MD, Allergy Research Center, Mashhad University of Medical Sciences, Mashhad, Iran.
PhD, Allergy Research Center, Mashhad University of Medical Sciences, Mashhad, Iran.
MD, Clinical Research Unit, Ghaem Hospital, Mashhad University of Medical Sciences, Mashhad, Iran.
Background: Synbiotics have been used in the prevention and treatment of various immunological diseases. There is paucity of data regarding the use of a combination of synbiotics and immunotherapy in the treatment of allergic rhinitis.
Objective: Investigating the synergistic clinical and immunologic effects of synbiotics and subcutaneous allergen immunotherapy (SCIT) combination in patients with allergic rhinitis.
Methods: Nineteen individuals with allergic rhinitis aged between 5 and 55 years were enrolled in this single blind, placebo-controlled trial. Patients were randomly divided into two groups: A) Immunotherapy plus one synbiotic capsule per day and B) Immunotherapy plus placebo for two months. The Sino-nasal outcome test (SNOT-22) and mini rhinoconjunctivitis quality of life questionnaire (RQLQ) scores were filled by patients while intracellular expression of interlukin-4 (IL-4), interferon-gamma (IFN-gamma) and Forkhead Box P3 (FOXP3) and variations in the T helper 1 (Th1), T helper 2 (Th2) and T regulatory cells and cytotoxic T lymphocytes (CTL) frequency were examined by flow cytometry assay at baseline, after 2 and 6 months of intervention.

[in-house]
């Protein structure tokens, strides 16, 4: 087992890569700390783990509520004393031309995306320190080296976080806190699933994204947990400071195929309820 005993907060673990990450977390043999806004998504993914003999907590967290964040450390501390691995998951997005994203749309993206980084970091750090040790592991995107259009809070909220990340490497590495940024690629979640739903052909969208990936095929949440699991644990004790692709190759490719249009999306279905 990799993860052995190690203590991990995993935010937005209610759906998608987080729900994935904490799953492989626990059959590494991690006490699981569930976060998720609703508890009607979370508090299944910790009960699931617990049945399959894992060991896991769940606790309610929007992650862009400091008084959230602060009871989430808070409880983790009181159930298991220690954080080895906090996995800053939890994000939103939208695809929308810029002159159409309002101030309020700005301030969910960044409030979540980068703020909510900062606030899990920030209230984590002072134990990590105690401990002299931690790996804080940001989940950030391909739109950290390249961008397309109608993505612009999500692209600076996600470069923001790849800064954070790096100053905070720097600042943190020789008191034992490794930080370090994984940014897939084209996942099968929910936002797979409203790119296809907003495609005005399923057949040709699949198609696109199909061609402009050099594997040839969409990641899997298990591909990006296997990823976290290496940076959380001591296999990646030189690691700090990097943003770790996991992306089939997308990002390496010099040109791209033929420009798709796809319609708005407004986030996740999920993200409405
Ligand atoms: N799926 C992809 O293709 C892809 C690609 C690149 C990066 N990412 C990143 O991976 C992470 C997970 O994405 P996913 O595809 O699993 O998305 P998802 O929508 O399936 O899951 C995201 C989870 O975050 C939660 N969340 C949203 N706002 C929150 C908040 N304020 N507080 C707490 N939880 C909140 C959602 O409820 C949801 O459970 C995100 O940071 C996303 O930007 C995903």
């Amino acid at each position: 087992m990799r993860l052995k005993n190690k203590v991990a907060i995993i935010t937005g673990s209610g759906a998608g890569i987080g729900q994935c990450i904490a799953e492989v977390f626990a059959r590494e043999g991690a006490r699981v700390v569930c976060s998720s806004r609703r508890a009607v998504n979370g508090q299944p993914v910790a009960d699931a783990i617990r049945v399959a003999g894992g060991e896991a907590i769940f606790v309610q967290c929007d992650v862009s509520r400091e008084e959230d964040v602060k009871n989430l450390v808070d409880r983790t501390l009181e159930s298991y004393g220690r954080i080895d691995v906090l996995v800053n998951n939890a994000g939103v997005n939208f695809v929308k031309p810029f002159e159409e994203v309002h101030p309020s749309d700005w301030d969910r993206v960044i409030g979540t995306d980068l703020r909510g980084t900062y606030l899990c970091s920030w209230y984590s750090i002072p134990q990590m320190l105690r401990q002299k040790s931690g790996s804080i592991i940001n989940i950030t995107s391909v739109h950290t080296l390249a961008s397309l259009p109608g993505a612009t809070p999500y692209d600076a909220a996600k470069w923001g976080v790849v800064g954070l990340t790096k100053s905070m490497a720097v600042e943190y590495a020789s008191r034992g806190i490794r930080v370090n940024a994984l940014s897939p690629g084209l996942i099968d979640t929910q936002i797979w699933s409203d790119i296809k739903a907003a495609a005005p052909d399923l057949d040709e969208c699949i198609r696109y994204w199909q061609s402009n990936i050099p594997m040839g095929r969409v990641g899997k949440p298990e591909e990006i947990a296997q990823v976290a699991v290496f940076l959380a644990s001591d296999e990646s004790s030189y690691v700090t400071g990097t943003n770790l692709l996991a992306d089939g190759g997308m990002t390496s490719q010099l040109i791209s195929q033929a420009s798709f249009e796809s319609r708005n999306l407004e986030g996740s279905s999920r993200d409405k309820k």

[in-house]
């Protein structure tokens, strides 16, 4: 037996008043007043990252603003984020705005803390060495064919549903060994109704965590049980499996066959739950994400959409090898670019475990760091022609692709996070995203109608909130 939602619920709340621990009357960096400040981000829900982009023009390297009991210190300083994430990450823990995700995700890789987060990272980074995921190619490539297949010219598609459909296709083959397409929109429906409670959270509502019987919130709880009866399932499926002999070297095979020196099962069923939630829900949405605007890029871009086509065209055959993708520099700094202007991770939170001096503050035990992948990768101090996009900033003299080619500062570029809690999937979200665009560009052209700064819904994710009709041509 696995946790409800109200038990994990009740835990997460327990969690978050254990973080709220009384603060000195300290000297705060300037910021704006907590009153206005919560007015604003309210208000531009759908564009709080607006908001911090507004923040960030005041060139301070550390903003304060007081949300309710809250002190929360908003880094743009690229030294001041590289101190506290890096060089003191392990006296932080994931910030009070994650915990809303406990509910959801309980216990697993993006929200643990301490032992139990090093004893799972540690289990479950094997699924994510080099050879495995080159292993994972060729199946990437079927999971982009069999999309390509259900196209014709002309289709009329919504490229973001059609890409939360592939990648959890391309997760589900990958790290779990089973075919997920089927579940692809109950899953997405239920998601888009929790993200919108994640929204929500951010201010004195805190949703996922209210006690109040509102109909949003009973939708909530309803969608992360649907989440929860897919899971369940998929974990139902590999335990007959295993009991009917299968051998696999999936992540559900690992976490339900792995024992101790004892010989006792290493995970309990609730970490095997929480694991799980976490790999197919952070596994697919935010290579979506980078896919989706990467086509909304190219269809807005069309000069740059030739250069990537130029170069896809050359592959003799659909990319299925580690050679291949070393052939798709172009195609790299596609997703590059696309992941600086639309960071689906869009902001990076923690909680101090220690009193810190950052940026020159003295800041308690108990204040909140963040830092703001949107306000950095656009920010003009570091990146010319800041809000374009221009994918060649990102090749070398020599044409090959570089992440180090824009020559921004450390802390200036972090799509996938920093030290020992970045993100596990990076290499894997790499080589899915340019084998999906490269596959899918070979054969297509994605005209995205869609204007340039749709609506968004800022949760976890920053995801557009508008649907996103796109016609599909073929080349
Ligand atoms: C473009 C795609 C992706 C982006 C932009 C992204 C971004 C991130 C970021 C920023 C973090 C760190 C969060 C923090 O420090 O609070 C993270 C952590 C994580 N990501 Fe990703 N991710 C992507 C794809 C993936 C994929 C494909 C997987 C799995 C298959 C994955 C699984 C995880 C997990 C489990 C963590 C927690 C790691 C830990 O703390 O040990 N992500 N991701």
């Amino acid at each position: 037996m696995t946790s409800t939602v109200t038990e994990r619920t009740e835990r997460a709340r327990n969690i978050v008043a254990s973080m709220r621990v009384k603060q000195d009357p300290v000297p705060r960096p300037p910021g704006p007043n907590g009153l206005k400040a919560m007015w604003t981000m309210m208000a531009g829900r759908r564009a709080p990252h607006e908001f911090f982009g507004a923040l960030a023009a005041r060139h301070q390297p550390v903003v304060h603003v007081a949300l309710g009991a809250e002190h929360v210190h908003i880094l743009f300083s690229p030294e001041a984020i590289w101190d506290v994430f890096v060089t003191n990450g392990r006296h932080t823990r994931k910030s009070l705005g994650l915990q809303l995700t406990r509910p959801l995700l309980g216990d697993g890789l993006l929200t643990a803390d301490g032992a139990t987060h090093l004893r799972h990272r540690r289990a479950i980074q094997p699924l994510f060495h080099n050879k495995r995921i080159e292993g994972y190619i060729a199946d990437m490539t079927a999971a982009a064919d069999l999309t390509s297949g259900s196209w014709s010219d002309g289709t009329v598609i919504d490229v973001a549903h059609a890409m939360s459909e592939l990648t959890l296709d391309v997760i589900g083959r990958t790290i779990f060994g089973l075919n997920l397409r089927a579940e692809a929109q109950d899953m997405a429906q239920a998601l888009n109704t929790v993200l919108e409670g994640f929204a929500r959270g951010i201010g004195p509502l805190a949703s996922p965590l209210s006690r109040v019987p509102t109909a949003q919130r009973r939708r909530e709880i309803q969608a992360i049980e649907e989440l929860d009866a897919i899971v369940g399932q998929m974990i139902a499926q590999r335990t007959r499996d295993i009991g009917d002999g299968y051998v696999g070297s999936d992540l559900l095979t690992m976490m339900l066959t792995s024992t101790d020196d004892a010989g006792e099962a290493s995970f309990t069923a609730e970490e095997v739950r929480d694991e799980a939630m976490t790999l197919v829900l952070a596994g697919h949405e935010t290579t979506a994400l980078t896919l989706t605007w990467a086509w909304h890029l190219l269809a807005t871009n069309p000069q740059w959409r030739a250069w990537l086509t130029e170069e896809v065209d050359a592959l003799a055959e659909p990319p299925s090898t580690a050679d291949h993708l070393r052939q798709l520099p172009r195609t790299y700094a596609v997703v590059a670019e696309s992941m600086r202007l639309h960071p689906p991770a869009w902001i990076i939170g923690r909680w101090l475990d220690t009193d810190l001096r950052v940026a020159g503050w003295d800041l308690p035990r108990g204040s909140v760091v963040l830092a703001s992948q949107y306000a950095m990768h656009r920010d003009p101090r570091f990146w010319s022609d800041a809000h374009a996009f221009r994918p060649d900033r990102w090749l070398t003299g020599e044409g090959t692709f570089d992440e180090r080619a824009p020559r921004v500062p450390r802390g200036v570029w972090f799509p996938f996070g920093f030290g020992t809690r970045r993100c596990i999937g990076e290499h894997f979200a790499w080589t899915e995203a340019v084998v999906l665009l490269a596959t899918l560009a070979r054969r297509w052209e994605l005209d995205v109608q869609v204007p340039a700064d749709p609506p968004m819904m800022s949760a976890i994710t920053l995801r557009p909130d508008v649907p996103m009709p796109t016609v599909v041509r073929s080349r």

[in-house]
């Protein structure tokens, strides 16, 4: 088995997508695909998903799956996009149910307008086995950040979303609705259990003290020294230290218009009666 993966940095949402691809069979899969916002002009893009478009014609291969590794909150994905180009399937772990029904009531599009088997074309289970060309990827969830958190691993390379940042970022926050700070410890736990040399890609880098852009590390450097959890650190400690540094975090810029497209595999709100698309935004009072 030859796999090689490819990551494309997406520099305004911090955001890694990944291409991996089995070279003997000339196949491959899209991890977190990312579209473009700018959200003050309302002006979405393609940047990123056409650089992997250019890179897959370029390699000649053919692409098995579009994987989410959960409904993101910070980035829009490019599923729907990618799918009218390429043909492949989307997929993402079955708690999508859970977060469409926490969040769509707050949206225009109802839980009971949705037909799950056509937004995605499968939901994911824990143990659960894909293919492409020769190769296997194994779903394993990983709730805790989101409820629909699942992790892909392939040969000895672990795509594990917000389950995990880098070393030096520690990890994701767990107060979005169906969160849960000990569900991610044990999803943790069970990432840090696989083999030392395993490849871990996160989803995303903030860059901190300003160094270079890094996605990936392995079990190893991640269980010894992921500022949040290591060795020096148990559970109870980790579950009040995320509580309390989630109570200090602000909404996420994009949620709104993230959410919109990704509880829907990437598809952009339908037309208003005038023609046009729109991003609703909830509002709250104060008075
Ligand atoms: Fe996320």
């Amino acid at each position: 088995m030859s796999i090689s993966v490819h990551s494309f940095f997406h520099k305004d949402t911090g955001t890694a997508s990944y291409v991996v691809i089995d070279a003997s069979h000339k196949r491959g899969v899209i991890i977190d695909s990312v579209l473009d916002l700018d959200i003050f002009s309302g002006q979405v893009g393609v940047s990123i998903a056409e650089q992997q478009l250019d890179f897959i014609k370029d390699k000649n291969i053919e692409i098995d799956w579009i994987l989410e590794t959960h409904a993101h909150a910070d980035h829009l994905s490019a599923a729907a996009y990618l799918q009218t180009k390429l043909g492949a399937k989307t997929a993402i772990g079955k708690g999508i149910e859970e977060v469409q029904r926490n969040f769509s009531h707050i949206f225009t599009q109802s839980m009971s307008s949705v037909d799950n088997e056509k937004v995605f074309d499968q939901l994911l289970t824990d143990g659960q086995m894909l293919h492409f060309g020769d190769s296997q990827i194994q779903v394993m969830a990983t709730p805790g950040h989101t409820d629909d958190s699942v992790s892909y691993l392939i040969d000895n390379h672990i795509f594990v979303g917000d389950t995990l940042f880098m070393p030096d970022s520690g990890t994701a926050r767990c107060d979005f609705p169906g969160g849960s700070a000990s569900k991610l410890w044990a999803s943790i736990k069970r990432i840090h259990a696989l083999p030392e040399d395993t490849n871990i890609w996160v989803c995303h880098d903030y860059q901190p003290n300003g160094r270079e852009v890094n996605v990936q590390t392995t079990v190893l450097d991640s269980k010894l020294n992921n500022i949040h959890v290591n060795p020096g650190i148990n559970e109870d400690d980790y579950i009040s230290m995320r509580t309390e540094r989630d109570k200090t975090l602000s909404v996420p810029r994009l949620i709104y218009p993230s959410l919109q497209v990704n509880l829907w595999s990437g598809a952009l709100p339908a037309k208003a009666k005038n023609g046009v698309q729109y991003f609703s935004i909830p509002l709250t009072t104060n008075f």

Results: No significant difference in the frequency of symptoms between the two groups was observed after 2 and 6 months of intervention (P= 0.10 and p=0.47, respectively). A significant increase in the percentage of Th1 cells was recorded in group A compared to group B (P= 0.02). CTL enhancement percentage was significantly increased in group A compared to B after 2 months (P=0.013).
Conclusion: Subcutaneous Immunotherapy (SCIT) concomitant with synbiotics administration temporarily increased the percentage of Th1 cells.